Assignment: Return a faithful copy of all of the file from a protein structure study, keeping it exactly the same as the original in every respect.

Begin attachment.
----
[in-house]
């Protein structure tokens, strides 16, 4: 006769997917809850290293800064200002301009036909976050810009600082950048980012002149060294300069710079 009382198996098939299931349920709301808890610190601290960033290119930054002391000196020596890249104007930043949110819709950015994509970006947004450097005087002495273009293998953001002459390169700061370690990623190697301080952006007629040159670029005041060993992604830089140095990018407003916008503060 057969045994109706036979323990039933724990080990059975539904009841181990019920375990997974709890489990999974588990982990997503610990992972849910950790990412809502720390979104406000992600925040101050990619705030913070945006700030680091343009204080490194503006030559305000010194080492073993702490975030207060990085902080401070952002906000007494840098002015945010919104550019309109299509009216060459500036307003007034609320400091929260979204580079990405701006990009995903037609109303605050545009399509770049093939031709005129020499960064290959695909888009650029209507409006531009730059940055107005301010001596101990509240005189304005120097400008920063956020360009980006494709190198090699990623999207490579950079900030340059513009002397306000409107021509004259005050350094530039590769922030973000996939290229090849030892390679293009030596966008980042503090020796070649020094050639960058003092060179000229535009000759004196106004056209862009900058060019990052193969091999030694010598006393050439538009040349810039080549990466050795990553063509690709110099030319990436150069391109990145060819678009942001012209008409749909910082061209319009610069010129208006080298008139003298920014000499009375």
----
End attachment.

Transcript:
[in-house]
């Protein structure tokens, strides 16, 4: 006769997917809850290293800064200002301009036909976050810009600082950048980012002149060294300069710079 009382198996098939299931349920709301808890610190601290960033290119930054002391000196020596890249104007930043949110819709950015994509970006947004450097005087002495273009293998953001002459390169700061370690990623190697301080952006007629040159670029005041060993992604830089140095990018407003916008503060 057969045994109706036979323990039933724990080990059975539904009841181990019920375990997974709890489990999974588990982990997503610990992972849910950790990412809502720390979104406000992600925040101050990619705030913070945006700030680091343009204080490194503006030559305000010194080492073993702490975030207060990085902080401070952002906000007494840098002015945010919104550019309109299509009216060459500036307003007034609320400091929260979204580079990405701006990009995903037609109303605050545009399509770049093939031709005129020499960064290959695909888009650029209507409006531009730059940055107005301010001596101990509240005189304005120097400008920063956020360009980006494709190198090699990623999207490579950079900030340059513009002397306000409107021509004259005050350094530039590769922030973000996939290229090849030892390679293009030596966008980042503090020796070649020094050639960058003092060179000229535009000759004196106004056209862009900058060019990052193969091999030694010598006393050439538009040349810039080549990466050795990553063509690709110099030319990436150069391109990145060819678009942001012209008409749909910082061209319009610069010129208006080298008139003298920014000499009375």